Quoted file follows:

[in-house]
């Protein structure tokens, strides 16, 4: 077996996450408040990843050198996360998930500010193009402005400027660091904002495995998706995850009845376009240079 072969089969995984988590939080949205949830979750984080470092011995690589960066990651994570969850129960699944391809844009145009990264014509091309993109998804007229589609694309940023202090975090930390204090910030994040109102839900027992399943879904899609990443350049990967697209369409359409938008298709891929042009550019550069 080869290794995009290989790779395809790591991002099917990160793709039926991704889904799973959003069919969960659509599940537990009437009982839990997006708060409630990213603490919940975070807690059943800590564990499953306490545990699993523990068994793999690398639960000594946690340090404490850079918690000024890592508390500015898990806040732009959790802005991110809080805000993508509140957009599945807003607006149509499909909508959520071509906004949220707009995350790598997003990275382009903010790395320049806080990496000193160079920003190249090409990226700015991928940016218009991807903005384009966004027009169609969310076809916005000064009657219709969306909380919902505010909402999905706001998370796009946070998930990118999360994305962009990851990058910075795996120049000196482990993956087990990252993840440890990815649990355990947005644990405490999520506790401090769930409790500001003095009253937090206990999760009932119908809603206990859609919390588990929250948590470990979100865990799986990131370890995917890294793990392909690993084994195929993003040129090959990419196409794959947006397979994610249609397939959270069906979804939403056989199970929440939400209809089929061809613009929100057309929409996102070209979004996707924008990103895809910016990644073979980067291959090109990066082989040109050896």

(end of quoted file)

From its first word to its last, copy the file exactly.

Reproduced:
[in-house]
């Protein structure tokens, strides 16, 4: 077996996450408040990843050198996360998930500010193009402005400027660091904002495995998706995850009845376009240079 072969089969995984988590939080949205949830979750984080470092011995690589960066990651994570969850129960699944391809844009145009990264014509091309993109998804007229589609694309940023202090975090930390204090910030994040109102839900027992399943879904899609990443350049990967697209369409359409938008298709891929042009550019550069 080869290794995009290989790779395809790591991002099917990160793709039926991704889904799973959003069919969960659509599940537990009437009982839990997006708060409630990213603490919940975070807690059943800590564990499953306490545990699993523990068994793999690398639960000594946690340090404490850079918690000024890592508390500015898990806040732009959790802005991110809080805000993508509140957009599945807003607006149509499909909508959520071509906004949220707009995350790598997003990275382009903010790395320049806080990496000193160079920003190249090409990226700015991928940016218009991807903005384009966004027009169609969310076809916005000064009657219709969306909380919902505010909402999905706001998370796009946070998930990118999360994305962009990851990058910075795996120049000196482990993956087990990252993840440890990815649990355990947005644990405490999520506790401090769930409790500001003095009253937090206990999760009932119908809603206990859609919390588990929250948590470990979100865990799986990131370890995917890294793990392909690993084994195929993003040129090959990419196409794959947006397979994610249609397939959270069906979804939403056989199970929440939400209809089929061809613009929100057309929409996102070209979004996707924008990103895809910016990644073979980067291959090109990066082989040109050896």